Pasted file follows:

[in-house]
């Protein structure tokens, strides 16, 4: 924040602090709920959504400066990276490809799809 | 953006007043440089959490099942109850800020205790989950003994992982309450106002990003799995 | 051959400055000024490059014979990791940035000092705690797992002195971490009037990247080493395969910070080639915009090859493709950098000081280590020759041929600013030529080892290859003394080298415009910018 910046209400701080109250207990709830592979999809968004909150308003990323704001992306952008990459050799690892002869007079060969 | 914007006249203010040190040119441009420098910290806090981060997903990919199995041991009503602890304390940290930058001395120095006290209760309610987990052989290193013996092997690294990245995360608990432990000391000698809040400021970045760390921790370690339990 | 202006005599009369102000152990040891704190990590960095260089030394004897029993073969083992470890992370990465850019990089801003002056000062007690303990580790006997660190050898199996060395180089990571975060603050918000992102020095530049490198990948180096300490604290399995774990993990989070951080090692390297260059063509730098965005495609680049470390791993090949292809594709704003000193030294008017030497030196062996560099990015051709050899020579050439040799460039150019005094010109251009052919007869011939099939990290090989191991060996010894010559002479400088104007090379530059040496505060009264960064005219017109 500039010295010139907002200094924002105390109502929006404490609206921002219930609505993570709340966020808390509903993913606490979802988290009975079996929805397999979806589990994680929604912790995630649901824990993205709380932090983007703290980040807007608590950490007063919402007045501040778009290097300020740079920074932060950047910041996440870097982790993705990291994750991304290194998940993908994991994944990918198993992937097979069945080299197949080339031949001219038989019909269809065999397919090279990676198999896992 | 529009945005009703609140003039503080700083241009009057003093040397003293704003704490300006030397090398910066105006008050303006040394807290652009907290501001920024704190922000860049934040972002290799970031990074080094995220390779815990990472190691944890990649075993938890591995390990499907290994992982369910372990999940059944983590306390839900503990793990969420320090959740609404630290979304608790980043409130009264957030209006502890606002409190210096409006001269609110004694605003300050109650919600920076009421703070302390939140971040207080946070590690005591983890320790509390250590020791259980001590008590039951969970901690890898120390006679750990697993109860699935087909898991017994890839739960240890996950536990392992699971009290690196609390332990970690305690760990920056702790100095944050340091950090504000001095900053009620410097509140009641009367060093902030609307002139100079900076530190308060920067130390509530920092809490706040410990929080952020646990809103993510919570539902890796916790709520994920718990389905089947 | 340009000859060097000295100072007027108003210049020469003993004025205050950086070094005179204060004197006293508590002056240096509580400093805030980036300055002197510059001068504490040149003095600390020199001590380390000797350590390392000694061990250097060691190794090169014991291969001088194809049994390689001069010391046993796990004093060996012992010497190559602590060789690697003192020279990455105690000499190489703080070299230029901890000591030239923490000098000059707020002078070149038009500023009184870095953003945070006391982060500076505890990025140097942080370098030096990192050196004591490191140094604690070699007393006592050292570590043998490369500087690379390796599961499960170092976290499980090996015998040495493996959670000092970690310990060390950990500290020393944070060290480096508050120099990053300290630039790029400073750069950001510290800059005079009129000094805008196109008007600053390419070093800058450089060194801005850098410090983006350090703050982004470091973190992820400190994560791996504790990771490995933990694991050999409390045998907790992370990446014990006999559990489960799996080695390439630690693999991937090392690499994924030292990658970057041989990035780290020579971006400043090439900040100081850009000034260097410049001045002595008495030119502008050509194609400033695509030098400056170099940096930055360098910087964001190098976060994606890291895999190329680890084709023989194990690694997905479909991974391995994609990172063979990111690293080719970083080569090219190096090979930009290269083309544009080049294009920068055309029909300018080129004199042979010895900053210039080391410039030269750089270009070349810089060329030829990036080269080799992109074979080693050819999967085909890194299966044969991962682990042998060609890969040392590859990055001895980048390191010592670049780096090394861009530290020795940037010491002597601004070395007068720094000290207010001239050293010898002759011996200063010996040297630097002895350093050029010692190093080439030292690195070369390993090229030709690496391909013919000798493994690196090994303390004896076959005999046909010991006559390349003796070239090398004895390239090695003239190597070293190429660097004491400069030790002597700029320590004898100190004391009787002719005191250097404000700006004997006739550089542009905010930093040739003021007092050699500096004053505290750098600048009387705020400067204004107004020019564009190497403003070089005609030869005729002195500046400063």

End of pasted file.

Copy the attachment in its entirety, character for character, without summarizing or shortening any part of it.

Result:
[in-house]
């Protein structure tokens, strides 16, 4: 924040602090709920959504400066990276490809799809 | 953006007043440089959490099942109850800020205790989950003994992982309450106002990003799995 | 051959400055000024490059014979990791940035000092705690797992002195971490009037990247080493395969910070080639915009090859493709950098000081280590020759041929600013030529080892290859003394080298415009910018 910046209400701080109250207990709830592979999809968004909150308003990323704001992306952008990459050799690892002869007079060969 | 914007006249203010040190040119441009420098910290806090981060997903990919199995041991009503602890304390940290930058001395120095006290209760309610987990052989290193013996092997690294990245995360608990432990000391000698809040400021970045760390921790370690339990 | 202006005599009369102000152990040891704190990590960095260089030394004897029993073969083992470890992370990465850019990089801003002056000062007690303990580790006997660190050898199996060395180089990571975060603050918000992102020095530049490198990948180096300490604290399995774990993990989070951080090692390297260059063509730098965005495609680049470390791993090949292809594709704003000193030294008017030497030196062996560099990015051709050899020579050439040799460039150019005094010109251009052919007869011939099939990290090989191991060996010894010559002479400088104007090379530059040496505060009264960064005219017109 500039010295010139907002200094924002105390109502929006404490609206921002219930609505993570709340966020808390509903993913606490979802988290009975079996929805397999979806589990994680929604912790995630649901824990993205709380932090983007703290980040807007608590950490007063919402007045501040778009290097300020740079920074932060950047910041996440870097982790993705990291994750991304290194998940993908994991994944990918198993992937097979069945080299197949080339031949001219038989019909269809065999397919090279990676198999896992 | 529009945005009703609140003039503080700083241009009057003093040397003293704003704490300006030397090398910066105006008050303006040394807290652009907290501001920024704190922000860049934040972002290799970031990074080094995220390779815990990472190691944890990649075993938890591995390990499907290994992982369910372990999940059944983590306390839900503990793990969420320090959740609404630290979304608790980043409130009264957030209006502890606002409190210096409006001269609110004694605003300050109650919600920076009421703070302390939140971040207080946070590690005591983890320790509390250590020791259980001590008590039951969970901690890898120390006679750990697993109860699935087909898991017994890839739960240890996950536990392992699971009290690196609390332990970690305690760990920056702790100095944050340091950090504000001095900053009620410097509140009641009367060093902030609307002139100079900076530190308060920067130390509530920092809490706040410990929080952020646990809103993510919570539902890796916790709520994920718990389905089947 | 340009000859060097000295100072007027108003210049020469003993004025205050950086070094005179204060004197006293508590002056240096509580400093805030980036300055002197510059001068504490040149003095600390020199001590380390000797350590390392000694061990250097060691190794090169014991291969001088194809049994390689001069010391046993796990004093060996012992010497190559602590060789690697003192020279990455105690000499190489703080070299230029901890000591030239923490000098000059707020002078070149038009500023009184870095953003945070006391982060500076505890990025140097942080370098030096990192050196004591490191140094604690070699007393006592050292570590043998490369500087690379390796599961499960170092976290499980090996015998040495493996959670000092970690310990060390950990500290020393944070060290480096508050120099990053300290630039790029400073750069950001510290800059005079009129000094805008196109008007600053390419070093800058450089060194801005850098410090983006350090703050982004470091973190992820400190994560791996504790990771490995933990694991050999409390045998907790992370990446014990006999559990489960799996080695390439630690693999991937090392690499994924030292990658970057041989990035780290020579971006400043090439900040100081850009000034260097410049001045002595008495030119502008050509194609400033695509030098400056170099940096930055360098910087964001190098976060994606890291895999190329680890084709023989194990690694997905479909991974391995994609990172063979990111690293080719970083080569090219190096090979930009290269083309544009080049294009920068055309029909300018080129004199042979010895900053210039080391410039030269750089270009070349810089060329030829990036080269080799992109074979080693050819999967085909890194299966044969991962682990042998060609890969040392590859990055001895980048390191010592670049780096090394861009530290020795940037010491002597601004070395007068720094000290207010001239050293010898002759011996200063010996040297630097002895350093050029010692190093080439030292690195070369390993090229030709690496391909013919000798493994690196090994303390004896076959005999046909010991006559390349003796070239090398004895390239090695003239190597070293190429660097004491400069030790002597700029320590004898100190004391009787002719005191250097404000700006004997006739550089542009905010930093040739003021007092050699500096004053505290750098600048009387705020400067204004107004020019564009190497403003070089005609030869005729002195500046400063």